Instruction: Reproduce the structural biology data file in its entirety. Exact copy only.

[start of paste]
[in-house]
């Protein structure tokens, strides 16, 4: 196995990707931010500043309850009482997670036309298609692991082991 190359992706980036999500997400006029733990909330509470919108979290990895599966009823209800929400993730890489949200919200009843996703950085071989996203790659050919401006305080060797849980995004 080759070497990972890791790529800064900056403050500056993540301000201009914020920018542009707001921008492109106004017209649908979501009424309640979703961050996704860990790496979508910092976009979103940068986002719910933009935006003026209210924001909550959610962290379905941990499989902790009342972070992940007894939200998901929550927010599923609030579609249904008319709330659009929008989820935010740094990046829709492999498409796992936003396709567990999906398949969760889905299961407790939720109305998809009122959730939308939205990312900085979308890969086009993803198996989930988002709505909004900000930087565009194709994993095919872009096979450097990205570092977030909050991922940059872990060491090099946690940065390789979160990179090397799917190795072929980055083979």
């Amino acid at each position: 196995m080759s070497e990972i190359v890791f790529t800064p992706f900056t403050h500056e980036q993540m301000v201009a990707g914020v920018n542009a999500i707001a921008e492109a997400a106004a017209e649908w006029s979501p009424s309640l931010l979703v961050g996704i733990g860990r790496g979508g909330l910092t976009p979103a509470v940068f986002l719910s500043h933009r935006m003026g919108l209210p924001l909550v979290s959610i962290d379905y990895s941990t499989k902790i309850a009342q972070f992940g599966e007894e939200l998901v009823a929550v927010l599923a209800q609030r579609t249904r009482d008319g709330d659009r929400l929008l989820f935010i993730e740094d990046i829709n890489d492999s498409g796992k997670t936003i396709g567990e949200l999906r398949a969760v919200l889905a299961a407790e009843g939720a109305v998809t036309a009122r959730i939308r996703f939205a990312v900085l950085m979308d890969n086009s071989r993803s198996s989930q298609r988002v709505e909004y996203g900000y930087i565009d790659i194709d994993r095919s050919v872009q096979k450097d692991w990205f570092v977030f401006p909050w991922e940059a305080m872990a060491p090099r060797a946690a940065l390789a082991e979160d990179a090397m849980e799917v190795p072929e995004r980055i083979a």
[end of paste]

[in-house]
């Protein structure tokens, strides 16, 4: 196995990707931010500043309850009482997670036309298609692991082991 190359992706980036999500997400006029733990909330509470919108979290990895599966009823209800929400993730890489949200919200009843996703950085071989996203790659050919401006305080060797849980995004 080759070497990972890791790529800064900056403050500056993540301000201009914020920018542009707001921008492109106004017209649908979501009424309640979703961050996704860990790496979508910092976009979103940068986002719910933009935006003026209210924001909550959610962290379905941990499989902790009342972070992940007894939200998901929550927010599923609030579609249904008319709330659009929008989820935010740094990046829709492999498409796992936003396709567990999906398949969760889905299961407790939720109305998809009122959730939308939205990312900085979308890969086009993803198996989930988002709505909004900000930087565009194709994993095919872009096979450097990205570092977030909050991922940059872990060491090099946690940065390789979160990179090397799917190795072929980055083979």
């Amino acid at each position: 196995m080759s070497e990972i190359v890791f790529t800064p992706f900056t403050h500056e980036q993540m301000v201009a990707g914020v920018n542009a999500i707001a921008e492109a997400a106004a017209e649908w006029s979501p009424s309640l931010l979703v961050g996704i733990g860990r790496g979508g909330l910092t976009p979103a509470v940068f986002l719910s500043h933009r935006m003026g919108l209210p924001l909550v979290s959610i962290d379905y990895s941990t499989k902790i309850a009342q972070f992940g599966e007894e939200l998901v009823a929550v927010l599923a209800q609030r579609t249904r009482d008319g709330d659009r929400l929008l989820f935010i993730e740094d990046i829709n890489d492999s498409g796992k997670t936003i396709g567990e949200l999906r398949a969760v919200l889905a299961a407790e009843g939720a109305v998809t036309a009122r959730i939308r996703f939205a990312v900085l950085m979308d890969n086009s071989r993803s198996s989930q298609r988002v709505e909004y996203g900000y930087i565009d790659i194709d994993r095919s050919v872009q096979k450097d692991w990205f570092v977030f401006p909050w991922e940059a305080m872990a060491p090099r060797a946690a940065l390789a082991e979160d990179a090397m849980e799917v190795p072929e995004r980055i083979a």